Top positive review
253 people found this helpful
Great screen for the price, tricky install
on January 17, 2012
I had a 110 inch Carada at my old house - a great screen, great company - but when it came time to put a screen in my new house I decided to take a chance, save some bucks (hey, new houses are expensive) and try this Elite based on reviews here and over at AVSForum. I'm pretty darn pleased with the end result; using the same projector (currently an Epson 8350) this screen looks just as good as my 1.4 gain Carada did, at about a third of the price (and cheaper shipping too). If you are looking for a quality screen that will help your PJ deliver an excellent picture then this Elite does the job.
I was also impressed with how this screen was packed for shipping. Somewhere in China, a young MBA sat down at the factory that makes and packs this thing and explained in great detail how spending X in up front packing costs would reduce Y in later damage claims. This advice (I assume) was taken to heart because this thing is packed like it is being sent off to war. Prodigious amounts of foam, straps, and hard plastic tubes you could ship an artillery shell in are all present. Should young Jimmy, pulling a second shift down at the docks, have one too many and confuse the left pedal of his forklift with the right, thus driving the blades directly in to the box this screen ships in, I would place better than even odds that it would survive to be hung on someone's wall. That's how well it was packed.
Now for the caveats:
First, having come from the Carada, I didn't realized how spoiled I was when it comes to installation - the Carada's frame is 4 pieces, machined to the nth degree so they fit together easily and perfectly, while the screen itself is secured via many easy to use snaps. If you have a screwdriver handy and any skill at turning it you'll have that screen assembled and ready to go in 10 minutes.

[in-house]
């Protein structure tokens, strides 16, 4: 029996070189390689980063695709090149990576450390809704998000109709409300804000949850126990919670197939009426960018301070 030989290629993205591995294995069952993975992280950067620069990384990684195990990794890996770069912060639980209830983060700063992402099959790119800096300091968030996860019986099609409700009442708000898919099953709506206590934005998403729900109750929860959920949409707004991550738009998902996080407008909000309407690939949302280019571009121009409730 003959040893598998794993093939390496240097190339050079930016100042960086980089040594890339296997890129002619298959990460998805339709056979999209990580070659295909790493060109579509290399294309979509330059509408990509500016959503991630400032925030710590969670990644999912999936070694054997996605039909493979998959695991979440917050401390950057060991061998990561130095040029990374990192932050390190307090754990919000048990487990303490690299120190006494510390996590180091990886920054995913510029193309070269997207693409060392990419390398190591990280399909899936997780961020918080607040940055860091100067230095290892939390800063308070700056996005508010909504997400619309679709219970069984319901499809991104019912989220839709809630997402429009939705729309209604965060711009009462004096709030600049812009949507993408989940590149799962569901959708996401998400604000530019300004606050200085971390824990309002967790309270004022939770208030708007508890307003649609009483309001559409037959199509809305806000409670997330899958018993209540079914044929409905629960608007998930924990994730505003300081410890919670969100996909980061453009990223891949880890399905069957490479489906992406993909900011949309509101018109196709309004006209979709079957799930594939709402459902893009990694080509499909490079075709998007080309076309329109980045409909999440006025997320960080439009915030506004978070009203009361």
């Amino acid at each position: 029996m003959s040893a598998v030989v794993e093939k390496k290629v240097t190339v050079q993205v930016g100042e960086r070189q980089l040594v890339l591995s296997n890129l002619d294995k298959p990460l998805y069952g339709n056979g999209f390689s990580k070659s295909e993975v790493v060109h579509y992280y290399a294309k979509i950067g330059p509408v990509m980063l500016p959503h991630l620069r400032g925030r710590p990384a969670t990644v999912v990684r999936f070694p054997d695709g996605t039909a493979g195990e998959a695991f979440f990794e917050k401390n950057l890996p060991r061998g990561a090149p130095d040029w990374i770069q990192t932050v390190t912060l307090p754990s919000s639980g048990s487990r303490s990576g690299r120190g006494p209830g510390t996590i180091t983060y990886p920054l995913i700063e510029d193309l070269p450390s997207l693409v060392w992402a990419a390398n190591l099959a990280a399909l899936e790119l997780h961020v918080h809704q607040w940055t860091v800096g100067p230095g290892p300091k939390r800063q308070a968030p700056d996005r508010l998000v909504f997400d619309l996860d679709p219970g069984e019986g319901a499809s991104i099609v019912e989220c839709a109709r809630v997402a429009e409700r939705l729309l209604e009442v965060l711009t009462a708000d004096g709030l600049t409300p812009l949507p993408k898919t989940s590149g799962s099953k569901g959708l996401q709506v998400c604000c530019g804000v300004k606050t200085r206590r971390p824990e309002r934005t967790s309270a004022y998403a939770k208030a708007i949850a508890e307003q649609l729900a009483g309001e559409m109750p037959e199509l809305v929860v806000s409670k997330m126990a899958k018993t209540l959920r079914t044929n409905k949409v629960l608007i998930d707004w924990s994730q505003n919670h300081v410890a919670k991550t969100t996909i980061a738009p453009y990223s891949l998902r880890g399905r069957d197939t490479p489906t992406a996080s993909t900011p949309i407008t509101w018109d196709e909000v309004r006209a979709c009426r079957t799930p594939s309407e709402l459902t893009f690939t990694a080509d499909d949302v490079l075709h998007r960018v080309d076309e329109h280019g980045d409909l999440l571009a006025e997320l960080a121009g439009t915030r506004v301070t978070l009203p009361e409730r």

That is not the case with the Elite. Hey, you get what you pay for, and you should only have to assemble it once, right? Just be aware that it's going to take some time, patience (supplanted with beer) and a prodigious amount of swearing to get the job done. One of the reasons this screen is so cheap (and cheap to ship, packing notwithstanding) is because the top and bottom frame pieces are shipped in two parts. In addition to having to assemble this bit (which is easy to do, but hard to master, because you have to be very careful about lining the pieces up right and screwing the bracket in the correct order) it leaves a small but noticeable seam in the top and bottom part of the screen. It's not easy to see (you won't see it sitting down) but it's there if you look. If you are the kind of person bothered by this - you know who you are - then look elsewhere.
The parts are also not machined particularly well, in fact several of the screw holes in mine still had the aluminum cutouts in them, requiring a screwdriver to punch out/remove. I had a fun time getting all the corner pieces inserted correctly, and then lined up so the frame fit together at right angles. Swearing, beer, and a rubber mallet got the job done in the end.
One of many things to watch out for - the "black velvet" look of the frame, which does look very good by the way, is some kind of spray-on felt deal, which attracts pet hair like you wouldn't believe. If you have pets, and you are installing this on a carpeted floor, vacuum first, and vacuum well.
Finally, the screen itself is installed via some plastic tubes you stick around the edges, which are then inserted in to a groove in the frame, which are then held in place by little plastic tabs - about a million of them, if I counted right (the beer might have skewed this total). Add to this the fact that the screen needs to stretch, so by default it is smaller than the inside area of the frame at first, and you are in for a fun afternoon. All I can say is follow the directions on tab order *exactly* and it'll get done.
The good news is, once I had it all up and going, it looked good, the screen itself was tensioned right - no creases, sags, or folds to be seen - and it ended up looking good on my wall, doing a solid job of reflecting the picture my PJ was blasting it with back to my eyeballs.
You can get a better machined screen that looks just as good if not better, but for a far higher price. If you are looking for a budget screen this one does the job - just have a six pack handy, and maybe a buddy, for the install.